The Washington-Moscow rivalry has a long history and there are there many points of friction that could yet spoil Mr. Trump’s hoped-for beautiful friendship.

After months of anticipation, Donald Trump and Vladimir Putin meet Monday to put to the test the U.S. President’s ambition to forge a personal bond with the Kremlin chief.

If Mr. Trump’s instinct is right and he finds common ground with Mr. Putin, then the pair’s Helsinki Summit may take the heat out of some of the world’s most dangerous conflicts.

But the Washington-Moscow rivalry has a long history and there are there many points of friction that could yet spoil Mr. Trump’s hoped-for beautiful friendship.

With the foes at loggerheads over Syria, Ukraine, pipeline policy, espionage and election interference, even Mr. Trump cautioned: "I’m not going with high expectations."

The brash billionaire property magnate has been President for 18 months, while the 65-year-old former KGB officer has run Russia for the past 18 years.

The 72-year-old President nevertheless has a high opinion of his ability to woo tough opponents, such as North Korea’s Kim Jong-un, whom he met at a summit last month.

"I think it’s a good thing to meet. I do believe in meetings," Mr. Trump insisted in an interview with CBS News that aired before he touched down in Helsinki.

In the same interview, Mr. Trump admitted that Russia remains a foe, but he put Moscow on a par with China and the European Union as economic and diplomatic rivals.

The Kremlin has also played down hopes that the odd couple will emerge from their first formal one-on-one summit having resolved the issues poisoning relations.

Mr. Putin, who played host at the World Cup final in Moscow on Sunday and was due to arrive in Finland later on Monday, has remained terse in the run up to the summit.

But on Friday his adviser Yuri Ushakov also played down expectations, saying, "The state of bilateral relations is very bad…. We have to start to set them right."

Giving up ground?

Indeed, after a week in which Mr. Trump threatened to up-end a summit of the NATO allies, anxious European leaders may be relieved if not much comes of the Helsinki meeting.

Many fear that Mr. Trump — in his eagerness to prove that he was right to seek the summit with Mr. Putin despite Russia’s often hostile stance — may give up too much ground.

In the run-up to talks, Mr. Trump has refused to personally commit to the U.S. refusal to recognise Russia’s annexation of Crimea, leaving open the possibility of a climb-down.

If Washington were to de facto accept Russia’s 2014 land-grab, this would break with decades of U.S. policy send tremors through NATO’s exposed eastern flank.

Mr. Trump’s critics in Washington will be watching this — and also how he handles the growing evidence that Russian agents intervened in America’s 2016 presidential race.

Last week U.S. special prosecutor Robert Mueller indicted 12 more Russian intelligence officers for allegedly hacking Mr. Trump rival Hillary Clinton’s computer server.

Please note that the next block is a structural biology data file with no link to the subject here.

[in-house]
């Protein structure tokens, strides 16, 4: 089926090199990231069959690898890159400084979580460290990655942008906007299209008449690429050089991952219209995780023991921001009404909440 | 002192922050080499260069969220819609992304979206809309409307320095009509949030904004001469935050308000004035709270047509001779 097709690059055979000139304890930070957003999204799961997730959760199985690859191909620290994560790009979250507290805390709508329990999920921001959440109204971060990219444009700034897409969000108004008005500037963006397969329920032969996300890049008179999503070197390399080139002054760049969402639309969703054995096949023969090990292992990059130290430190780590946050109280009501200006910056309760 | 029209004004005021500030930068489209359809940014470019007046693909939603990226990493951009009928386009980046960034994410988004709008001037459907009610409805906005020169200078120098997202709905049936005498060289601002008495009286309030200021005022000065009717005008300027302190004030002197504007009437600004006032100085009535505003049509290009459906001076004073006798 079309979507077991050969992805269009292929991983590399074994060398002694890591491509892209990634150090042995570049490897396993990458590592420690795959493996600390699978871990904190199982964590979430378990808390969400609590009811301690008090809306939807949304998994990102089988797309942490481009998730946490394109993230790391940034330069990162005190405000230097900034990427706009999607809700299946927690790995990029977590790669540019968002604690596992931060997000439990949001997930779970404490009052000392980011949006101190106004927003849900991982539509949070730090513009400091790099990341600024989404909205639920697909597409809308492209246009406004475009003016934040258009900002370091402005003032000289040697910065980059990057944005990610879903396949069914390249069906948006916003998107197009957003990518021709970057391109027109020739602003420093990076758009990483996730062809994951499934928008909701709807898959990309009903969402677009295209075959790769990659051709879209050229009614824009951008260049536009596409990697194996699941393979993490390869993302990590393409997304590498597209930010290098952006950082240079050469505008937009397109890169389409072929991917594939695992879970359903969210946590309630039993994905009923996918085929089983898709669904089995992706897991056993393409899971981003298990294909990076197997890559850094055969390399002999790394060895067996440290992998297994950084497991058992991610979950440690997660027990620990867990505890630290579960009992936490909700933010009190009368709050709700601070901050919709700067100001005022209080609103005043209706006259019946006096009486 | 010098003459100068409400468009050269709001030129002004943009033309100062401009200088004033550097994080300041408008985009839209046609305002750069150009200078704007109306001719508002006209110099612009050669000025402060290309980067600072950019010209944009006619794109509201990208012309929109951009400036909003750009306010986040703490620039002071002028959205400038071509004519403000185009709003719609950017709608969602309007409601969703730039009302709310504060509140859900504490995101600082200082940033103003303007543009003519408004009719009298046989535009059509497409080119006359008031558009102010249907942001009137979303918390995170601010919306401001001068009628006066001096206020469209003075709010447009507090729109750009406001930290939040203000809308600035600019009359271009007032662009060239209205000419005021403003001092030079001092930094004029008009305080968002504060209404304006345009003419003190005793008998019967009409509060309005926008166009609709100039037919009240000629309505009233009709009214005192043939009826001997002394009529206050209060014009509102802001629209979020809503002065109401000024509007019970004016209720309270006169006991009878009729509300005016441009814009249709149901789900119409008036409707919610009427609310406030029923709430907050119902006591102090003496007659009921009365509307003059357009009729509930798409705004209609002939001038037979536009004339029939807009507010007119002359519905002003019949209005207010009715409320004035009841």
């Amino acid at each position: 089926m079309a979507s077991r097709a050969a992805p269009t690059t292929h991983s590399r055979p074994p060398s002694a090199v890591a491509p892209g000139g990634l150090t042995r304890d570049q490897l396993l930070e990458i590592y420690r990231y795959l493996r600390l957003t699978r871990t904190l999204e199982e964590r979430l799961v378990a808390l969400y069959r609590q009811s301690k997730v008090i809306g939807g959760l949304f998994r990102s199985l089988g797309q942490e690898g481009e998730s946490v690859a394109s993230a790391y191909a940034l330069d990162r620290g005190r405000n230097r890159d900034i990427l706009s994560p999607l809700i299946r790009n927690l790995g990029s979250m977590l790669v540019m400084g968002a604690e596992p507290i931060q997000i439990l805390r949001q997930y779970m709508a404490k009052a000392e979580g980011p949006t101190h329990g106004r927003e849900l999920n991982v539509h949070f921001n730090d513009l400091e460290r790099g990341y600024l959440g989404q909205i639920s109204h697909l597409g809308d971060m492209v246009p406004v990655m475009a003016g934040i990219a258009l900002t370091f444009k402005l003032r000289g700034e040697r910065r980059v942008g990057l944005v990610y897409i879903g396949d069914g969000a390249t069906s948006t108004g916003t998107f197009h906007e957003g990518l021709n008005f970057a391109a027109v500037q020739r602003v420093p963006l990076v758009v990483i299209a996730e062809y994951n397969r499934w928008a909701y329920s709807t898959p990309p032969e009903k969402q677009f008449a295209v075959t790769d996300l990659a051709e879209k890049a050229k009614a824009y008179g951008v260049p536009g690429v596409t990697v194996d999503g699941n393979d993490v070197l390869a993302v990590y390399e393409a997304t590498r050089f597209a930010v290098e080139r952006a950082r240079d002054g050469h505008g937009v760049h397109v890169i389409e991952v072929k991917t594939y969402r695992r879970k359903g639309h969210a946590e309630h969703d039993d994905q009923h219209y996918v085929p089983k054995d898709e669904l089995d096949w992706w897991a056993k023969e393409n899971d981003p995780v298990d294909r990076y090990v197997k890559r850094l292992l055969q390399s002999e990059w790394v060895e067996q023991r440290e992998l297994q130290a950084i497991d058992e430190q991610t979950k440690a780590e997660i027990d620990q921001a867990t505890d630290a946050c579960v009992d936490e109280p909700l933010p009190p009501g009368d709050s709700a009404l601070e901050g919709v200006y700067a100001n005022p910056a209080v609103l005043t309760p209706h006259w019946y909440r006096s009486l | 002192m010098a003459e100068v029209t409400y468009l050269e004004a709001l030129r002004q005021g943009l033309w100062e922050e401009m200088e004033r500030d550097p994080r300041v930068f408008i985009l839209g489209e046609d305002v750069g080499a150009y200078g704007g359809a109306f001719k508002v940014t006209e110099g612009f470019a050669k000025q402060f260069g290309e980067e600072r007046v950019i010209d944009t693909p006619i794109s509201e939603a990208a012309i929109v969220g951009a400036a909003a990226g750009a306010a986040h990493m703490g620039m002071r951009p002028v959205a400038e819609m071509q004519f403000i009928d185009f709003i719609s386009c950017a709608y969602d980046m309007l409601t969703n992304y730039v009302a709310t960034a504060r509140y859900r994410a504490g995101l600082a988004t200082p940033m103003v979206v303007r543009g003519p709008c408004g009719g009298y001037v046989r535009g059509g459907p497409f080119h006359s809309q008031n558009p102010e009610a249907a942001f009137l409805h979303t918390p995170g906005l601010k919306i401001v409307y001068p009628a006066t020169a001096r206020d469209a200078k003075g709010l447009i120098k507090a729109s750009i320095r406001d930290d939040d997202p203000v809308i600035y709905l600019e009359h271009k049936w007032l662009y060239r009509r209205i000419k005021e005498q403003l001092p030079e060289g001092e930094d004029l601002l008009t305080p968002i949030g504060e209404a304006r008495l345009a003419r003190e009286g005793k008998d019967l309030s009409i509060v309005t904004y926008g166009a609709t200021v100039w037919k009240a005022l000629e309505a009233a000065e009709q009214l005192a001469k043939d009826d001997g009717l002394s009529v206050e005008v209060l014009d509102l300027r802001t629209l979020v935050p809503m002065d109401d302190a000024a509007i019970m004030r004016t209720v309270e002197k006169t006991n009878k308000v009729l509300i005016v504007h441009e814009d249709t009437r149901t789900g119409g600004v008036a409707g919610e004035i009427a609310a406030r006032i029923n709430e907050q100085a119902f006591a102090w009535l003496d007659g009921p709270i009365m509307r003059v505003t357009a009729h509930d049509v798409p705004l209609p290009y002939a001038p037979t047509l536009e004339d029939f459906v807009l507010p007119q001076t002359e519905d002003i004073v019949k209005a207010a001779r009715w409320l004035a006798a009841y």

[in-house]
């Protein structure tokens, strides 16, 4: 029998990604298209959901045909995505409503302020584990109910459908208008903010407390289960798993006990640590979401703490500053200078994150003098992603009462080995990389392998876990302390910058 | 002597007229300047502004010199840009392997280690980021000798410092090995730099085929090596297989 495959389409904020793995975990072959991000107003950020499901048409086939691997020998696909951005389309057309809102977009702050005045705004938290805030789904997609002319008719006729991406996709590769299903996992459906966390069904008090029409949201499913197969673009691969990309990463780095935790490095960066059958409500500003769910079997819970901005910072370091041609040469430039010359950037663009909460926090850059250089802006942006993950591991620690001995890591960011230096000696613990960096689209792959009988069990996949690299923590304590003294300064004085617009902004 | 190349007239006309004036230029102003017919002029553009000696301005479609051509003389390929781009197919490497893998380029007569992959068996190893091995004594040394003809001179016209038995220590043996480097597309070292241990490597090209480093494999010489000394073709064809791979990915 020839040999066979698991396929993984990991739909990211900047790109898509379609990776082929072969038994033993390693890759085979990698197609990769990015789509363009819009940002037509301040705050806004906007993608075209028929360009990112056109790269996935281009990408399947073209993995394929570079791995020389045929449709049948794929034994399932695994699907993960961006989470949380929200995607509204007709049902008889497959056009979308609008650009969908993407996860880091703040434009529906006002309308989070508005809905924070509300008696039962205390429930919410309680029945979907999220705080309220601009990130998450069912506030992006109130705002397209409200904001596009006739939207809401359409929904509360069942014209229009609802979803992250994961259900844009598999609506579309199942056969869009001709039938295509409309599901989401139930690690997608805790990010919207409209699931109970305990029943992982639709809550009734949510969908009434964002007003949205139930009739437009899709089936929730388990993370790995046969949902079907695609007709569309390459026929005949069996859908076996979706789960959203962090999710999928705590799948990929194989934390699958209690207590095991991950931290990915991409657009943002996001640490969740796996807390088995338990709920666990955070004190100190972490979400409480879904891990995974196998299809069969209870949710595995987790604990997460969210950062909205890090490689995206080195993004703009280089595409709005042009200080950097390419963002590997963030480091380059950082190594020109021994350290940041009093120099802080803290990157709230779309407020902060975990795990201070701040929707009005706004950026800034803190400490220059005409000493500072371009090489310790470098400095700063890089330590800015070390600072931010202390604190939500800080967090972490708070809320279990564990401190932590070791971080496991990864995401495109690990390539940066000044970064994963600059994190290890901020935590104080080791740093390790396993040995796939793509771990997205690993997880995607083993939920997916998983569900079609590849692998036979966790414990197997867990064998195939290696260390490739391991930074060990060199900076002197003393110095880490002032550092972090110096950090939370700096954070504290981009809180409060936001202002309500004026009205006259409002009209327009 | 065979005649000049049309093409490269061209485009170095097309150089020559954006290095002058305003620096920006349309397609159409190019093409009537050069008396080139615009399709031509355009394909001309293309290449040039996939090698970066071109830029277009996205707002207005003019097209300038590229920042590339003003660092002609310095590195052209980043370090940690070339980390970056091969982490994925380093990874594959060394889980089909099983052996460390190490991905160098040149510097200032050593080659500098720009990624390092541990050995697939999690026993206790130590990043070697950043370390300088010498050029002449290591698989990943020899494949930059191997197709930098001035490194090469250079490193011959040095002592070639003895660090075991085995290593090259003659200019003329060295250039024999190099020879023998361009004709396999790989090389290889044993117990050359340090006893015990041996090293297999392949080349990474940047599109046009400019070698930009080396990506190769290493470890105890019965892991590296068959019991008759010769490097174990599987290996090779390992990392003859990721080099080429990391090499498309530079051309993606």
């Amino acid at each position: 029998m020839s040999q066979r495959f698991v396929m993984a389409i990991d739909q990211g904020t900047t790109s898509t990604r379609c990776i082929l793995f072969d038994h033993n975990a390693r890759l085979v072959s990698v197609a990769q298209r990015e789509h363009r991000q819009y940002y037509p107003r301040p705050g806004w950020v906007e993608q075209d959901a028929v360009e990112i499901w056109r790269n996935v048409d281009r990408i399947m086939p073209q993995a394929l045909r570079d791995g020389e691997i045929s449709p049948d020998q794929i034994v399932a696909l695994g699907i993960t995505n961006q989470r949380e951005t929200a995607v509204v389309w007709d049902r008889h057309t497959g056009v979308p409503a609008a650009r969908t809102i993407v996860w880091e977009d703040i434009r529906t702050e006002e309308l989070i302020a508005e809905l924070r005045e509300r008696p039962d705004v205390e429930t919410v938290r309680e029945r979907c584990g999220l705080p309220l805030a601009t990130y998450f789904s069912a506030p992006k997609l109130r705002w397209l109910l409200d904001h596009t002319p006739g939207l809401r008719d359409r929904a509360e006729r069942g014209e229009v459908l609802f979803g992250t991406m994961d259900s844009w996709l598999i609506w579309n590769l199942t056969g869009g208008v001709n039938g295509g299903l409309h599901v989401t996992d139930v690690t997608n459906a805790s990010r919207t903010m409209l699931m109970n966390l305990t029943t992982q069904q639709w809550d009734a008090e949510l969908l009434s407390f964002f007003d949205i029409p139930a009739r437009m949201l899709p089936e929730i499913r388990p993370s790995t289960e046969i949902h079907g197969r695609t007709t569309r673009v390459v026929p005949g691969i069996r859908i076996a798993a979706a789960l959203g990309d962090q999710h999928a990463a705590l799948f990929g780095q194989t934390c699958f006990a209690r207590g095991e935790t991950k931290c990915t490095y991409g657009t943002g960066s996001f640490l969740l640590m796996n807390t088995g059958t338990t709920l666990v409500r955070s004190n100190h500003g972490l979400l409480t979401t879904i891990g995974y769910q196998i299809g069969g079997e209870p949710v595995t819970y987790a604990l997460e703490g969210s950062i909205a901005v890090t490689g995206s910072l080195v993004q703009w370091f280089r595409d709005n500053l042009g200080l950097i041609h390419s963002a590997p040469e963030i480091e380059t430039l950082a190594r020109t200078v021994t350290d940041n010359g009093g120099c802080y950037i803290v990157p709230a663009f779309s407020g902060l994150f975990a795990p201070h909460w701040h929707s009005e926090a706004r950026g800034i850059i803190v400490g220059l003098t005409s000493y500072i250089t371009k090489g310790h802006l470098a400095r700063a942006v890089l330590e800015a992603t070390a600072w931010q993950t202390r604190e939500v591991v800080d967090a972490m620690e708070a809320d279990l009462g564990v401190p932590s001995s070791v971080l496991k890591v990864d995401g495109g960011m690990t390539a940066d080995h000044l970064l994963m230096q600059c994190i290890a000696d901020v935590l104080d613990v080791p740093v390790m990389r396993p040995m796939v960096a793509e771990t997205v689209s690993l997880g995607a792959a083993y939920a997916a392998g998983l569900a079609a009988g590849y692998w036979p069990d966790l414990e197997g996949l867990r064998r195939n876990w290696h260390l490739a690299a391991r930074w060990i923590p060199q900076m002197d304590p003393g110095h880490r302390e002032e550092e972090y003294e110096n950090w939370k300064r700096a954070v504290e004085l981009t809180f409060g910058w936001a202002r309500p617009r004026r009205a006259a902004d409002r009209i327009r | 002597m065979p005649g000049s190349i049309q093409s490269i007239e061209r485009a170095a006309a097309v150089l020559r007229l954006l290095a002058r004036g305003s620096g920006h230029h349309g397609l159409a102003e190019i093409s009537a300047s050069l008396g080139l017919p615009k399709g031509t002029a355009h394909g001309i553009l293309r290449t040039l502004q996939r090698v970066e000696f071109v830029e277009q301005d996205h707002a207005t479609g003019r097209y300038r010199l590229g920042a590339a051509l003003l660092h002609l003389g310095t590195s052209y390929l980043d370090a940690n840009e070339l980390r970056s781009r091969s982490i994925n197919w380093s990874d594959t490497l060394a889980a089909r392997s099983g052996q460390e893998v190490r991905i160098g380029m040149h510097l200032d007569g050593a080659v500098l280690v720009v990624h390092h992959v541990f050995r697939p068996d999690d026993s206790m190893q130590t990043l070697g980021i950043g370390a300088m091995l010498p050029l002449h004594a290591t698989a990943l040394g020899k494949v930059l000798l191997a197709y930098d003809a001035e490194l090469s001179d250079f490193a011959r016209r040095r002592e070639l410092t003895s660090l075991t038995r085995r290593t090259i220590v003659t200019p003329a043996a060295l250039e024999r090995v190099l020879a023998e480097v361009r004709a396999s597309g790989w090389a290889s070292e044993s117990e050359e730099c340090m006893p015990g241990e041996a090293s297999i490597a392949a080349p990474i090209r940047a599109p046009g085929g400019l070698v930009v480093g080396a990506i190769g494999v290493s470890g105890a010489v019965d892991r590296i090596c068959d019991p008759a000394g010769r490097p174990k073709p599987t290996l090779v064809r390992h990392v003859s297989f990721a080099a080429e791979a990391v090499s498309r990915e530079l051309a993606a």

There will be outrage at home if Mr. Trump does not confront Mr. Putin over the scandal, but the mercurial U.S. leader would not say whether he would demand the suspects’ extradition.

"Well, I might. I hadn’t thought of that. But I certainly…. I’ll be asking about it," Mr. Trump told CBS.

Senior diplomat and now chairman of the Council on Foreign Relations Richard Haass said that for centuries world order has depended on "non-interference in the internal affairs of others and respect for sovereignty."

"Russia has violated this norm by seizing Crimea and by interfering in the 2016 U.S. election. We must deal with Putin’s Russia as the rogue state it is," he tweeted.

But of all the topics that may come up in the meetings it is Syria that may prove most important.

Despite the doubts of his top national security advisers, Mr. Trump is keen to withdraw U.S. troops from eastern Syria, where they have been battling the Islamic State.

Reports suggest he may seek a deal that Russia work with Israel to contain Iran’s influence, in exchange for allowing Mr. Putin’s ally Bashar al-Assad to stay in power.

This could free up U.S. troops to withdraw, but would also — as with Crimea — mark a major victory for Mr. Putin and a betrayal of local U.S. allies on the ground.

‘Not good enough’

Mr. Trump certainly does not expect to win over the Washington media and foreign policy establishment.

In a bitter tweet sent as he flew between his golf resort in Scotland to the Finnish capital, he said even if he was handed the keys to Moscow "it would not be good enough."

Helsinki may not be impressed either.

On the eve of the summit, more than 2,000 people denounced Mr. Trump and Mr. Putin and hailed human rights, press freedom and dissent as they marched in the city’s Senate Square.

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